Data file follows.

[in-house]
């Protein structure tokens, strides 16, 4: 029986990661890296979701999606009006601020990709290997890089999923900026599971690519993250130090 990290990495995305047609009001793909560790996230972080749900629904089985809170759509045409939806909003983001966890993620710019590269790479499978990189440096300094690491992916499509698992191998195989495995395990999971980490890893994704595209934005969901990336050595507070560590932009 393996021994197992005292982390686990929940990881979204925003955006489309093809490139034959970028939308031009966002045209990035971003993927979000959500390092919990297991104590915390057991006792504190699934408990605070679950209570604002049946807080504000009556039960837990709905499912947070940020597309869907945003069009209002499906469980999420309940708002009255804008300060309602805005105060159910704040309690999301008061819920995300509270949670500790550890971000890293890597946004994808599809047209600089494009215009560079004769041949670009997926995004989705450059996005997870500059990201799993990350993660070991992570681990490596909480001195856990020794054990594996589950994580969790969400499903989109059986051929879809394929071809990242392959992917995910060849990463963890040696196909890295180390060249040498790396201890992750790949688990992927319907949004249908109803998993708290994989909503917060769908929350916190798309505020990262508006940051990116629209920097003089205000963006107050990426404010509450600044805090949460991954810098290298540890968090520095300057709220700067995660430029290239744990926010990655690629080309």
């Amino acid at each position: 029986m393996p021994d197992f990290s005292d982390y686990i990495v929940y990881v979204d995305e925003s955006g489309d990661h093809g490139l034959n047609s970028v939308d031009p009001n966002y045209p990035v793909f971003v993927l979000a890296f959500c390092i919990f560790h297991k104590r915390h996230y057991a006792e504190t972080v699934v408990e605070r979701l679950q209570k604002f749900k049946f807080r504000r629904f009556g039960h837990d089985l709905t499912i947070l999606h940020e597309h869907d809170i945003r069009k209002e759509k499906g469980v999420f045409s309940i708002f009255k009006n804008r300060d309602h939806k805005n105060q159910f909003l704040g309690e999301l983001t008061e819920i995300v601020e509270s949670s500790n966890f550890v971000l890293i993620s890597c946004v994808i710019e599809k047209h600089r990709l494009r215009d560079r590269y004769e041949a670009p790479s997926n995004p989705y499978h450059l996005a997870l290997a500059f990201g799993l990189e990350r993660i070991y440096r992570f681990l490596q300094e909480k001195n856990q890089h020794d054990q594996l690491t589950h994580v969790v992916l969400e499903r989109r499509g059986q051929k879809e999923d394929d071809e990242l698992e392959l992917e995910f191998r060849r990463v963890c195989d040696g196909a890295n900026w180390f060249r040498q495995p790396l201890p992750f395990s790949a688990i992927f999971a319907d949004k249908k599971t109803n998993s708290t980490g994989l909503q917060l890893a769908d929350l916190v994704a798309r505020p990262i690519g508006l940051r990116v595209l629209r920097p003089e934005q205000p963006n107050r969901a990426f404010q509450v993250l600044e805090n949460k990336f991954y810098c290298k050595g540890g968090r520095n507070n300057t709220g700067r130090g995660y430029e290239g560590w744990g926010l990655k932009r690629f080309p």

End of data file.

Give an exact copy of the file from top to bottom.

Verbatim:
[in-house]
């Protein structure tokens, strides 16, 4: 029986990661890296979701999606009006601020990709290997890089999923900026599971690519993250130090 990290990495995305047609009001793909560790996230972080749900629904089985809170759509045409939806909003983001966890993620710019590269790479499978990189440096300094690491992916499509698992191998195989495995395990999971980490890893994704595209934005969901990336050595507070560590932009 393996021994197992005292982390686990929940990881979204925003955006489309093809490139034959970028939308031009966002045209990035971003993927979000959500390092919990297991104590915390057991006792504190699934408990605070679950209570604002049946807080504000009556039960837990709905499912947070940020597309869907945003069009209002499906469980999420309940708002009255804008300060309602805005105060159910704040309690999301008061819920995300509270949670500790550890971000890293890597946004994808599809047209600089494009215009560079004769041949670009997926995004989705450059996005997870500059990201799993990350993660070991992570681990490596909480001195856990020794054990594996589950994580969790969400499903989109059986051929879809394929071809990242392959992917995910060849990463963890040696196909890295180390060249040498790396201890992750790949688990992927319907949004249908109803998993708290994989909503917060769908929350916190798309505020990262508006940051990116629209920097003089205000963006107050990426404010509450600044805090949460991954810098290298540890968090520095300057709220700067995660430029290239744990926010990655690629080309």
């Amino acid at each position: 029986m393996p021994d197992f990290s005292d982390y686990i990495v929940y990881v979204d995305e925003s955006g489309d990661h093809g490139l034959n047609s970028v939308d031009p009001n966002y045209p990035v793909f971003v993927l979000a890296f959500c390092i919990f560790h297991k104590r915390h996230y057991a006792e504190t972080v699934v408990e605070r979701l679950q209570k604002f749900k049946f807080r504000r629904f009556g039960h837990d089985l709905t499912i947070l999606h940020e597309h869907d809170i945003r069009k209002e759509k499906g469980v999420f045409s309940i708002f009255k009006n804008r300060d309602h939806k805005n105060q159910f909003l704040g309690e999301l983001t008061e819920i995300v601020e509270s949670s500790n966890f550890v971000l890293i993620s890597c946004v994808i710019e599809k047209h600089r990709l494009r215009d560079r590269y004769e041949a670009p790479s997926n995004p989705y499978h450059l996005a997870l290997a500059f990201g799993l990189e990350r993660i070991y440096r992570f681990l490596q300094e909480k001195n856990q890089h020794d054990q594996l690491t589950h994580v969790v992916l969400e499903r989109r499509g059986q051929k879809e999923d394929d071809e990242l698992e392959l992917e995910f191998r060849r990463v963890c195989d040696g196909a890295n900026w180390f060249r040498q495995p790396l201890p992750f395990s790949a688990i992927f999971a319907d949004k249908k599971t109803n998993s708290t980490g994989l909503q917060l890893a769908d929350l916190v994704a798309r505020p990262i690519g508006l940051r990116v595209l629209r920097p003089e934005q205000p963006n107050r969901a990426f404010q509450v993250l600044e805090n949460k990336f991954y810098c290298k050595g540890g968090r520095n507070n300057t709220g700067r130090g995660y430029e290239g560590w744990g926010l990655k932009r690629f080309p």